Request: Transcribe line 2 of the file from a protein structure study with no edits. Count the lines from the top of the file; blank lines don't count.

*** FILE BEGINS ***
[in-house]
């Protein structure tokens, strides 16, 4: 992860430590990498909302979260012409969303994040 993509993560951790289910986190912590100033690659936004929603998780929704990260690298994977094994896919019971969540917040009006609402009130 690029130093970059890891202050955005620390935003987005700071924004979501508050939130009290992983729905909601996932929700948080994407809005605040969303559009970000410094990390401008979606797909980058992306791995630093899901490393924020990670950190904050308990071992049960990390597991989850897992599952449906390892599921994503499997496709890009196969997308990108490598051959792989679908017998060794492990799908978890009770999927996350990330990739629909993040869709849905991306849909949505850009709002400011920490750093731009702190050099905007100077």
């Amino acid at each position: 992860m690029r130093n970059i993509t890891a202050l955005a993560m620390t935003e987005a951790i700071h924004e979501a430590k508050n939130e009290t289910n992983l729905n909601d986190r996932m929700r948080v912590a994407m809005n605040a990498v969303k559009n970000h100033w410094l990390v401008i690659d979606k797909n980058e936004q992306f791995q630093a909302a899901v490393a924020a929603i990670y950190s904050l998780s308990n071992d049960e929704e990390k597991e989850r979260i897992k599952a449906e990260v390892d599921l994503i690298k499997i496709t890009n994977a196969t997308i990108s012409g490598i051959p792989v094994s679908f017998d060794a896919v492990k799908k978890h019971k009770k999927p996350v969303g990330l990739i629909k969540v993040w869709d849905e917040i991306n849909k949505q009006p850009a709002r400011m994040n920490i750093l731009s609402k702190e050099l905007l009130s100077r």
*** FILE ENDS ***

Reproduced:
């Protein structure tokens, strides 16, 4: 992860430590990498909302979260012409969303994040 993509993560951790289910986190912590100033690659936004929603998780929704990260690298994977094994896919019971969540917040009006609402009130 690029130093970059890891202050955005620390935003987005700071924004979501508050939130009290992983729905909601996932929700948080994407809005605040969303559009970000410094990390401008979606797909980058992306791995630093899901490393924020990670950190904050308990071992049960990390597991989850897992599952449906390892599921994503499997496709890009196969997308990108490598051959792989679908017998060794492990799908978890009770999927996350990330990739629909993040869709849905991306849909949505850009709002400011920490750093731009702190050099905007100077």